It is possible that the main title of the report Split Hand/Split Foot Malformation is not the name you expected. Please check the synonyms listing to find the alternate name(s) and disorder subdivision(s) covered by this report.
- Ectrodactilia of the Hand
- Ektrodactyly of the Hand
- Karsch-Neugebauer Syndrome
- Lobster Claw Deformity
- Split Hand Malformation
- Split-Hand/Foot Deformity
- Split-Hand/Foot Malformation
Split hand/split foot malformation (SHFM) is a genetic disorder characterized by the complete or partial absence of some fingers or toes, often combined with clefts in the hands or feet. There may also be the appearance of webbing between fingers or toes (syndactyly). This may give the hands and/or feet a claw-like appearance.
There are many types and combinations of deformities that appear in split hand/split foot malformation. They range widely in severity, even in members of the same family. The malformation may occur alone, or it may occur as a component of a syndrome with other characteristics.
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This is an abstract of a report from the National Organization for Rare Disorders (NORD). A copy of the complete report can be downloaded free from the NORD website for registered users. The complete report contains additional information including symptoms, causes, affected population, related disorders, standard and investigational therapies (if available), and references from medical literature. For a full-text version of this topic, go to www.rarediseases.org and click on Rare Disease Database under "Rare Disease Information".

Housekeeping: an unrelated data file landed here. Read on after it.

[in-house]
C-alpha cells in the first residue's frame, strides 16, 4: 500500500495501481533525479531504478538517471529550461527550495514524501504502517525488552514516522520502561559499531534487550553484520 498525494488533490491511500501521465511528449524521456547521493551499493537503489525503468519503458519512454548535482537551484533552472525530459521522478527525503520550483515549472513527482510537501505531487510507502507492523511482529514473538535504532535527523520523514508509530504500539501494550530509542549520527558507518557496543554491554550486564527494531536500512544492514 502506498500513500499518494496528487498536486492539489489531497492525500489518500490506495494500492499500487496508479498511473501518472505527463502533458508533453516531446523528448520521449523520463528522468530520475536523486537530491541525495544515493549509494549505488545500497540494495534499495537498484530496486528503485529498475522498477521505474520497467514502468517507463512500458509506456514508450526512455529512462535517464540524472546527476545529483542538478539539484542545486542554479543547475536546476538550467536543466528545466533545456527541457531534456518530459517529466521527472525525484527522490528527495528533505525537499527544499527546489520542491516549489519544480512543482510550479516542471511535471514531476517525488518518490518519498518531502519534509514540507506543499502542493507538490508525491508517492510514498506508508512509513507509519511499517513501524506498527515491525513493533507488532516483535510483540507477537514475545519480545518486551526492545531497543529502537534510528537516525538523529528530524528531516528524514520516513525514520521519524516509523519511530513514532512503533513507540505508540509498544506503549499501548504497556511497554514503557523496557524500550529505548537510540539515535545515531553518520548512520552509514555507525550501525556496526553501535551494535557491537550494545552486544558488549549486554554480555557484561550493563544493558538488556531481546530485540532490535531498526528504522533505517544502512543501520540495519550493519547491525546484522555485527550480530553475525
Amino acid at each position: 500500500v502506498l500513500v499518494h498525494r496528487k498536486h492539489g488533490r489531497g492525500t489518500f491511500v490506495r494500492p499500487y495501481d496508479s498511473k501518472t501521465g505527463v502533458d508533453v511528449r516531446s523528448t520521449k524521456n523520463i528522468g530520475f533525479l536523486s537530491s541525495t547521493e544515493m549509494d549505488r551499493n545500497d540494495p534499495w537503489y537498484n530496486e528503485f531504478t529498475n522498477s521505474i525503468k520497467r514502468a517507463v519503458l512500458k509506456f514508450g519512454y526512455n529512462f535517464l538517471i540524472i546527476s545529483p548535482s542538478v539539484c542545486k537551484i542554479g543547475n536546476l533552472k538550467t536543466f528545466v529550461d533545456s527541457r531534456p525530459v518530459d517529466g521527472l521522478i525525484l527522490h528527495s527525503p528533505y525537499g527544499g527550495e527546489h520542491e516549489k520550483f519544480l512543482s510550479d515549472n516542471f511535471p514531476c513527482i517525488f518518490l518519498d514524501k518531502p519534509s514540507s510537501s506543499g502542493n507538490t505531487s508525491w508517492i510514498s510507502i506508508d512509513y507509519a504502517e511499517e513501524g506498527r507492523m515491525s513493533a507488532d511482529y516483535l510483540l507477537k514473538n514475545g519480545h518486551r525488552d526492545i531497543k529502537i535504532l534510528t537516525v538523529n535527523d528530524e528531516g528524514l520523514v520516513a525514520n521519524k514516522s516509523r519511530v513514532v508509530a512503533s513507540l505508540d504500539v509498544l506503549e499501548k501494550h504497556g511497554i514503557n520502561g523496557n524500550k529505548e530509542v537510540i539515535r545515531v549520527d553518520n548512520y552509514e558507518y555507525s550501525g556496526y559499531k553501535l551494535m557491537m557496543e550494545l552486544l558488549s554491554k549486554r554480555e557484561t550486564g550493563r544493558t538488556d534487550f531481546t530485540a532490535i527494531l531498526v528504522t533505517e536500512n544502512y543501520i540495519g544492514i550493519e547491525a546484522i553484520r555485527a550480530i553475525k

The information provided in this report is not intended for diagnostic purposes. It is provided for informational purposes only. NORD recommends that affected individuals seek the advice or counsel of their own personal physicians.
It is possible that the title of this topic is not the name you selected. Please check the Synonyms listing to find the alternate name(s) and Disorder Subdivision(s) covered by this report
This disease entry is based upon medical information available through the date at the end of the topic. Since NORD's resources are limited, it is not possible to keep every entry in the Rare Disease Database completely current and accurate. Please check with the agencies listed in the Resources section for the most current information about this disorder.
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Last Updated: 5/5/2008
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